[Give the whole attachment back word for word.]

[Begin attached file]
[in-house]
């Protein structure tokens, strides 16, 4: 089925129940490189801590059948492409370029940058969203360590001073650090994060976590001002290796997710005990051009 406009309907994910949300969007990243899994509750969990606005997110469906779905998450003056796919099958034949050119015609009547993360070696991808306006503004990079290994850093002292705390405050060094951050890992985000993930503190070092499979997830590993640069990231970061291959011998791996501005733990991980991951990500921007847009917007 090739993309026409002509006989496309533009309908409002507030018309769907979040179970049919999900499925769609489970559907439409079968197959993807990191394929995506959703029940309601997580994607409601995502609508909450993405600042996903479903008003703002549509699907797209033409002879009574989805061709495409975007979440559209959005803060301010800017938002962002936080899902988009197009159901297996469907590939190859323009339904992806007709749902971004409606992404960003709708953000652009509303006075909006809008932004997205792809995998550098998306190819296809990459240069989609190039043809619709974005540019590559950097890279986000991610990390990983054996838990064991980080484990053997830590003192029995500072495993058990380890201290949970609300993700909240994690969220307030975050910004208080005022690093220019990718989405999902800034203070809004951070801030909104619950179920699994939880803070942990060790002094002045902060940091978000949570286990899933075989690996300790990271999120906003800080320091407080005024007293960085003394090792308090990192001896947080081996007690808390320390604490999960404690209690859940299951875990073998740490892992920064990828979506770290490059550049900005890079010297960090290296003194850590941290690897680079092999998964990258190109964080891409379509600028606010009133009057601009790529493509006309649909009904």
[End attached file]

[in-house]
């Protein structure tokens, strides 16, 4: 089925129940490189801590059948492409370029940058969203360590001073650090994060976590001002290796997710005990051009 406009309907994910949300969007990243899994509750969990606005997110469906779905998450003056796919099958034949050119015609009547993360070696991808306006503004990079290994850093002292705390405050060094951050890992985000993930503190070092499979997830590993640069990231970061291959011998791996501005733990991980991951990500921007847009917007 090739993309026409002509006989496309533009309908409002507030018309769907979040179970049919999900499925769609489970559907439409079968197959993807990191394929995506959703029940309601997580994607409601995502609508909450993405600042996903479903008003703002549509699907797209033409002879009574989805061709495409975007979440559209959005803060301010800017938002962002936080899902988009197009159901297996469907590939190859323009339904992806007709749902971004409606992404960003709708953000652009509303006075909006809008932004997205792809995998550098998306190819296809990459240069989609190039043809619709974005540019590559950097890279986000991610990390990983054996838990064991980080484990053997830590003192029995500072495993058990380890201290949970609300993700909240994690969220307030975050910004208080005022690093220019990718989405999902800034203070809004951070801030909104619950179920699994939880803070942990060790002094002045902060940091978000949570286990899933075989690996300790990271999120906003800080320091407080005024007293960085003394090792308090990192001896947080081996007690808390320390604490999960404690209690859940299951875990073998740490892992920064990828979506770290490059550049900005890079010297960090290296003194850590941290690897680079092999998964990258190109964080891409379509600028606010009133009057601009790529493509006309649909009904």